Mohammed Vahid Khan from Jaipur, Rajasthan learned how to weave from his father when he was 12 years old. His family has been in Jaipur for over 75 years and they pass on the art of weaving from generation to generation; it has been his family’s only source of income since long. In his 20’s, he was convicted of murder, an incident he so deeply regrets went out of hand in a flash. He had initially only completed his education till 5th grade and later on continued his education till 10th from Indira Gandhi Open School while he was in Jaipur Central Jail. His 2 sons were brought up by his in-laws and they come to visit him regularly. Now 46 years old and transferred to Open Jail for good behaviour, he believes he has learned many life lessons about how one should conduct themselves and hopes that unlike him, others can learn it the easy way.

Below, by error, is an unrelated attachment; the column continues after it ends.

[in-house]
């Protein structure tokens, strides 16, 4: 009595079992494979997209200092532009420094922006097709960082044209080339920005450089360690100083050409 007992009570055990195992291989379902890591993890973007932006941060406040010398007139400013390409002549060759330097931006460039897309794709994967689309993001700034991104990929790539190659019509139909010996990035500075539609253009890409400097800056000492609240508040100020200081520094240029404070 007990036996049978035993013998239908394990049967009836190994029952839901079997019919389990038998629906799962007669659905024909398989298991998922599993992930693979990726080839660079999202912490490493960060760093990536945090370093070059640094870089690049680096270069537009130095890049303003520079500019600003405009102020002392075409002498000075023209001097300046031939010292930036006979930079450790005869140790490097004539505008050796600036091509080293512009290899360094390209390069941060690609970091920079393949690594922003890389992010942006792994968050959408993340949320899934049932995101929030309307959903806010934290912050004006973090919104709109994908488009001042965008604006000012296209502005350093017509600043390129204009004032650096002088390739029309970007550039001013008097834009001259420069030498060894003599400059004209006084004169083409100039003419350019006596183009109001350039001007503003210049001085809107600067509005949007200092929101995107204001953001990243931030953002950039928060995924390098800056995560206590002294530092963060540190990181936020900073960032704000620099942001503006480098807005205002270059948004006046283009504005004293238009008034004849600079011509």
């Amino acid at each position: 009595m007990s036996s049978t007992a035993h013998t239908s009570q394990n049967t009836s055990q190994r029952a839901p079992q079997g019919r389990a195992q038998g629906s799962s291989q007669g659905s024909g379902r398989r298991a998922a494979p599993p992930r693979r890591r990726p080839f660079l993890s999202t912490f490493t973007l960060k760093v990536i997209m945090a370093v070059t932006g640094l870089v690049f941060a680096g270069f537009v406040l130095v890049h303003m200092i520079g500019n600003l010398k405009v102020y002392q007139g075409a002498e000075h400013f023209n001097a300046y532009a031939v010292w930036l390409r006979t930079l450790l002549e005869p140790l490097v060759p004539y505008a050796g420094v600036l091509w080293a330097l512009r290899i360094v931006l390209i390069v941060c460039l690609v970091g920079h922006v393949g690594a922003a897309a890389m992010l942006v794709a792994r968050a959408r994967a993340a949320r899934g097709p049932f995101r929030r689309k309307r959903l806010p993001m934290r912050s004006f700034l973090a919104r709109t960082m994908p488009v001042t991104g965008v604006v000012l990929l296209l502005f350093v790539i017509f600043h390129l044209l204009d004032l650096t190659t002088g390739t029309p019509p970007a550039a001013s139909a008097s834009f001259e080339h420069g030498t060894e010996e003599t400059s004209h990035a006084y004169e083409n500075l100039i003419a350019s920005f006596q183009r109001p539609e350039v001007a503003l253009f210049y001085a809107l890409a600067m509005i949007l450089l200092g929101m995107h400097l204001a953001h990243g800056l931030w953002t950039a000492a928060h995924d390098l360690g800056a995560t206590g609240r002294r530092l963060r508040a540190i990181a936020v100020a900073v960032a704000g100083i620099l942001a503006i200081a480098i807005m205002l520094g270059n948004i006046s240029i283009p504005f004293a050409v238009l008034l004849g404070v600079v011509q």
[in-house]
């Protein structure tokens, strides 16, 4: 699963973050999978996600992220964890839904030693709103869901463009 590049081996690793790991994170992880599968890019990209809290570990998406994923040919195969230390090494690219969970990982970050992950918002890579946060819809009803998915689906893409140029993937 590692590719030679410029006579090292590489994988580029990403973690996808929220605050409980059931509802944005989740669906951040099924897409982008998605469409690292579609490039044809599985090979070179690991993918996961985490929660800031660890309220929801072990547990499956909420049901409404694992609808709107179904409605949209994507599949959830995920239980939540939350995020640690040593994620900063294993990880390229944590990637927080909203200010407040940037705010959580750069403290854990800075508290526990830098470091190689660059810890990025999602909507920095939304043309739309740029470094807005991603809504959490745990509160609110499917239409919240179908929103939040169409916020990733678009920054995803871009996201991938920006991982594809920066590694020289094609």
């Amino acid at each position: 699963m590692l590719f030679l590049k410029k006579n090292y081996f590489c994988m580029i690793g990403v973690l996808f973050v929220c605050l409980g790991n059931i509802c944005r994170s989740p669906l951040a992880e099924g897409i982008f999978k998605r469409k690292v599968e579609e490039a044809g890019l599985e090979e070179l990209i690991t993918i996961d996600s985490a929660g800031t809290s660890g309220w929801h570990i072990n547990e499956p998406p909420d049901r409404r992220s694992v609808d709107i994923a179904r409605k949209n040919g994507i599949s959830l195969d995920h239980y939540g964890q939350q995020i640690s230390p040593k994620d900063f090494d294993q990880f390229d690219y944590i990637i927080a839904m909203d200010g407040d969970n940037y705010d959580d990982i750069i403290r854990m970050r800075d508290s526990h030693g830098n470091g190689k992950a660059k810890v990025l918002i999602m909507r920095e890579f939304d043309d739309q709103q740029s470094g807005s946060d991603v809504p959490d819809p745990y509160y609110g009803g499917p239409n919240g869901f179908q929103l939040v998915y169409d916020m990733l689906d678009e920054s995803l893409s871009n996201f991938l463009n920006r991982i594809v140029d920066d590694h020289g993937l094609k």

Machli ke dabbe‘Machli ke dabbe’ translates to boxes of fish. It is a unique interpretation by Vahid of a lake on this Manchaha. The green flowing warp signifies the grass on the banks of a lake, while the boxes in the rug represent the lake at different times of the day and different seasons. The colour hues tend to drown out the patterns he’s woven in, but that is precisely what he was aiming for. It mimics the glistening or blinding effect just as a lake, where the onlooker is mesmerized by the scenery, yet has no perfect clarity. “This rug can bring in peace to a home with the life of a lake, and would find reason to persist through life’s difficulties”, shares Vahid.